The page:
How long have you been practicing, and what systems do you use?
I’ve been in practice since 1997 in Mission Viejo, California, which is in South Orange County. As a large referral-based practice, we use many systems. These include Nobel Biocare®, Straumann®, Zimmer Biomet Dental, Astra Tech, and Implant Direct. Our office uses Dentrix as our practice management software and Dexis™ for digital radiography. And we have the e-Woo double sensor CBCT unit manufactured by Vatech.
What is the most satisfying aspect of your practice?
Definitely my staff, some of whom have been with me from the very beginning. My office manager, Debbie, runs a smooth and drama-free office. My office administrator, Jeanne, takes care of our marketing, including social media, and puts a smile on my face every day. My hygienists, Maria and Marie, are great clinicians and understand periodontal disease better than most dentists. Marie also helps run our two study clubs. And my clinical staff, Jessee, Eric, and Zachary, keep our busy surgical schedule running like a well-tuned clock and at the same time create a fun working environment.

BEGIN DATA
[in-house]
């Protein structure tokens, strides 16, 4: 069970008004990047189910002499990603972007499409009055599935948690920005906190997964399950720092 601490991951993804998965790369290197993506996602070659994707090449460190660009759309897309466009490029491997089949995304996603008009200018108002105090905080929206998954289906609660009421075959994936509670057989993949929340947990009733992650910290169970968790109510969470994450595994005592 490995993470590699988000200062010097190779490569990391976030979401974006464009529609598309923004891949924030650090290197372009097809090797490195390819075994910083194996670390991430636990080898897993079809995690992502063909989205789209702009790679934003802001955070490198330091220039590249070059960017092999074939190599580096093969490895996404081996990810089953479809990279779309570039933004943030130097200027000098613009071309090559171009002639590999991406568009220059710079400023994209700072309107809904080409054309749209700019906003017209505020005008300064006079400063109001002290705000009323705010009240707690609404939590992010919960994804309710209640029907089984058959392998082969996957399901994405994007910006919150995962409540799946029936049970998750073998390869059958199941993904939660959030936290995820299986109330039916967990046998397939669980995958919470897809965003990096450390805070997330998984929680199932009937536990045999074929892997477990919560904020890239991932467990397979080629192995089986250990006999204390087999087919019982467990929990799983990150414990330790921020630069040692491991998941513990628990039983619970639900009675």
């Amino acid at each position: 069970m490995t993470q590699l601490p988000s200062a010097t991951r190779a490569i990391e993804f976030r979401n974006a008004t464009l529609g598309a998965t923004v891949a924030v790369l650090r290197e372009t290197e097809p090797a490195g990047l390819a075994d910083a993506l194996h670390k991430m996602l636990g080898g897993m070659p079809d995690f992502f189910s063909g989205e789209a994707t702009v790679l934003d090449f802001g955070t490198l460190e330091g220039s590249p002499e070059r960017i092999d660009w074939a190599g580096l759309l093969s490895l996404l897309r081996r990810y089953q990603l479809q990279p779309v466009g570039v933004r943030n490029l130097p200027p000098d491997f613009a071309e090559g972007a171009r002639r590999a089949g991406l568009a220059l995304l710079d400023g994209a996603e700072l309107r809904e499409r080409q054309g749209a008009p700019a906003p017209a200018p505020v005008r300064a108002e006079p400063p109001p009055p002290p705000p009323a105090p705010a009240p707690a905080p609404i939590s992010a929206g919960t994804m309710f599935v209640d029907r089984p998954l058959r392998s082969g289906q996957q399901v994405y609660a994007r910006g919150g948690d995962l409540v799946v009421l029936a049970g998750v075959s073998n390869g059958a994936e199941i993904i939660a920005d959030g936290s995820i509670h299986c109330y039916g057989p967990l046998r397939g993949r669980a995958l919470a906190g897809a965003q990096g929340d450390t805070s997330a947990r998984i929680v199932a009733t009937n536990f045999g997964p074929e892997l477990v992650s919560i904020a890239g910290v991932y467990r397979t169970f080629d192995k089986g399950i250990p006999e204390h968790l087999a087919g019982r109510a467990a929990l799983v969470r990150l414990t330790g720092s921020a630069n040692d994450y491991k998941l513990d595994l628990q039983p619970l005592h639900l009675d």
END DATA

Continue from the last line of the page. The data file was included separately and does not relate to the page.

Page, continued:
Professionally, what are you most proud of?
I am most proud of having served as president of the Orange County Dental Society, the California Society of Perio-dontists, and the American Academy of Implant Dentistry. I think I left a small but significant mark on each of those organizations for the better.
What do you think is unique about your practice?
My training in Prosthodontics during the LLU Implant Dentistry residency program has given me a unique background on prosthetic planning and treatment, which I think is appreciated by my referring doctors. We work as a team, but depending on my referring doctors’ background and comfort level, I can help supplement the prosthetic planning and even treatment when needed.
Dr. Caplanis with his team
What has been your biggest challenge?